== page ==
20 THE ADVOCATE
VOL. 79 PART 1 JANUARY 2021
complex” (and thus more time-consuming): an “increasingly complex
world”; the “growing number of self-represented litigants, particularly in
family matters”; the increasing number of cases requiring interpretation of
testimony in languages other than English; and, most importantly, the fact
that “electronic communications have vastly expanded the number of documents
typically put into evidence at trial”.22
In 2018, Chief Justice Hinkson again reported that “the Court continued to
see an increase in complex proceedings, despite the fact that filings did not significantly
grow in number”.23 In 2019, he emphasized that the court “heard
more than twice as many long trials as it did in 2018” and that these long trials
(taking “anywhere from several months to several years to complete”) imposed
a heavy burden, resulting in “only modest increases to the number of cases
heard”.24 The gist is that fewer cases are being resolved because of the energy
sucked by the increasing number of very complex matters that have to be
resolved with stagnant resources (such as the number of judges and court staff).
Indeed, the complement of judges assigned to meet the demands of a population
that grew by 23 per cent between 2002 and 2019 has essentially remained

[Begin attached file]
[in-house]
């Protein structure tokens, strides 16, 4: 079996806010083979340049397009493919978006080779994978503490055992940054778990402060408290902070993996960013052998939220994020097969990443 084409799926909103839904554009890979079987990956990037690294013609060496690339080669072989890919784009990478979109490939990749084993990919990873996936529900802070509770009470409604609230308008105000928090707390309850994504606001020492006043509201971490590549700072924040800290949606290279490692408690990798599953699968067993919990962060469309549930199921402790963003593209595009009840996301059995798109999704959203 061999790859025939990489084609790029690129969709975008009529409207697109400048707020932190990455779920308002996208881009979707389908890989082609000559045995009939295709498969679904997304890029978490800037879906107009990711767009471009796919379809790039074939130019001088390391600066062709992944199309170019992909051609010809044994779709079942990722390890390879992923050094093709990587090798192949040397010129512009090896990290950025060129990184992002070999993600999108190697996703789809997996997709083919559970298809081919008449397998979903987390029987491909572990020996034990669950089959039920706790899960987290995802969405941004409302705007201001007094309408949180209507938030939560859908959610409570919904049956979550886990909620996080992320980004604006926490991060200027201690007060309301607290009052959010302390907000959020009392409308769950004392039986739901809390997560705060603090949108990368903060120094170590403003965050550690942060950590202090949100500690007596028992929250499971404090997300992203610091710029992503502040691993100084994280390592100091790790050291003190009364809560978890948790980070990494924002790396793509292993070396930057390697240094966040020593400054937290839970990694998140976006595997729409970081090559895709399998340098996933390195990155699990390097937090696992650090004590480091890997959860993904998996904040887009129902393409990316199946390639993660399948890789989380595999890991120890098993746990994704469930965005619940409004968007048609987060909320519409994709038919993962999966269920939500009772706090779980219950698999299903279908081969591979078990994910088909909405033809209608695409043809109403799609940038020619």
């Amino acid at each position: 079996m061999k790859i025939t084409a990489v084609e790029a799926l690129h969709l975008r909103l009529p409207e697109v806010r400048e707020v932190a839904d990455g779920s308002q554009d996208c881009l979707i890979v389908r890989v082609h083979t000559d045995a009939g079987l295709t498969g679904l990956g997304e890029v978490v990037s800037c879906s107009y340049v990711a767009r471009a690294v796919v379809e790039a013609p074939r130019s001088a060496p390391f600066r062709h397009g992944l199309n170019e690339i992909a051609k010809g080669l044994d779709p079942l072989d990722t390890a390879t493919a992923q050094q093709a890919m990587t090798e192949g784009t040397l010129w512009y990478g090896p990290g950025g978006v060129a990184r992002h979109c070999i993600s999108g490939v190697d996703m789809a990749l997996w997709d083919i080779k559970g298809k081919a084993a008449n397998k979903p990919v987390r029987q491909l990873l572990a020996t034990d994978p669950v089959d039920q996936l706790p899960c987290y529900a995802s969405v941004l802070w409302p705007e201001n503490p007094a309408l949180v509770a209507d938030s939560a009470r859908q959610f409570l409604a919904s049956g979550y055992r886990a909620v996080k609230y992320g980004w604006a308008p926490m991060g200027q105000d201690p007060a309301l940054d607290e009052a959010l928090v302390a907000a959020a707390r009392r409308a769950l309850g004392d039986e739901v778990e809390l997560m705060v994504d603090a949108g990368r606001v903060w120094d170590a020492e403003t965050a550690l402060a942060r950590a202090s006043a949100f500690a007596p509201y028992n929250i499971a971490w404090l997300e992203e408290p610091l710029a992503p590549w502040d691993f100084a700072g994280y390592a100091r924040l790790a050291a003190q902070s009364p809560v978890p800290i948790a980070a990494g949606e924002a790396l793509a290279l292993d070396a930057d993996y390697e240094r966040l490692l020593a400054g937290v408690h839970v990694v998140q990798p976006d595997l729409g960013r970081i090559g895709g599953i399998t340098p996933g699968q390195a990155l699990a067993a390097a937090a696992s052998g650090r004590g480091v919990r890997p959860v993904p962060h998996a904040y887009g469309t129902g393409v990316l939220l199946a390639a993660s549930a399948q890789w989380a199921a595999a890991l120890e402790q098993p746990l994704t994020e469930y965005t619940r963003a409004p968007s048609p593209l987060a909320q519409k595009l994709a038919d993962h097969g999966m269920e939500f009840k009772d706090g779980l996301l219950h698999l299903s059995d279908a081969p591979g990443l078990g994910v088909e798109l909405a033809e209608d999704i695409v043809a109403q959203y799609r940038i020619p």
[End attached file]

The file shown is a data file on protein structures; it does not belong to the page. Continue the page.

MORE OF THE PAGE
the same (hovering around 85 justices and 20 supernumerary justices).
Chief Justice Hinkson’s diagnosis is, unfortunately, as clear-headed as it is
sobering, in the sense that there does not appear (at least at first glance) to be
any way to address these pressures, at least not in a way that would significantly
reduce the cost of navigating the legal system. However, that clearheaded
diagnosis was necessary to begin the hard work of identifying what
can in fact be usefully done and adapting to realities that cannot be changed.
WHERE DO WE GO NEXT?
The common law tradition believes that the truth emerges from both full
disclosure and the clash of opposing views and submissions. Indeed, our
law has been influenced by a long period of concern over wrongful criminal
convictions caused by failing to disclose exculpatory evidence. In criminal
law, full disclosure is, now more than ever, an article of faith, an essential
element of a fair criminal procedure, as enshrined in the Supreme Court of
Canada’s 1991 decision in R. v. Stinchcombe.25 That same principle applies
in civil cases, best exemplified by the Peruvian Guano rule26 and its modern
version in Rule 7-1(11). This is “no stone unturned” justice. In an ideal world
where cost is no object, that is what one would strive for. In real life, this
has limited access to justice.
To a great extent, preparing a case for trial is like archaeology, the art of
figuring out what happened from the objective pieces of the puzzle. That
has always been the case, with the only difference being that, nowadays,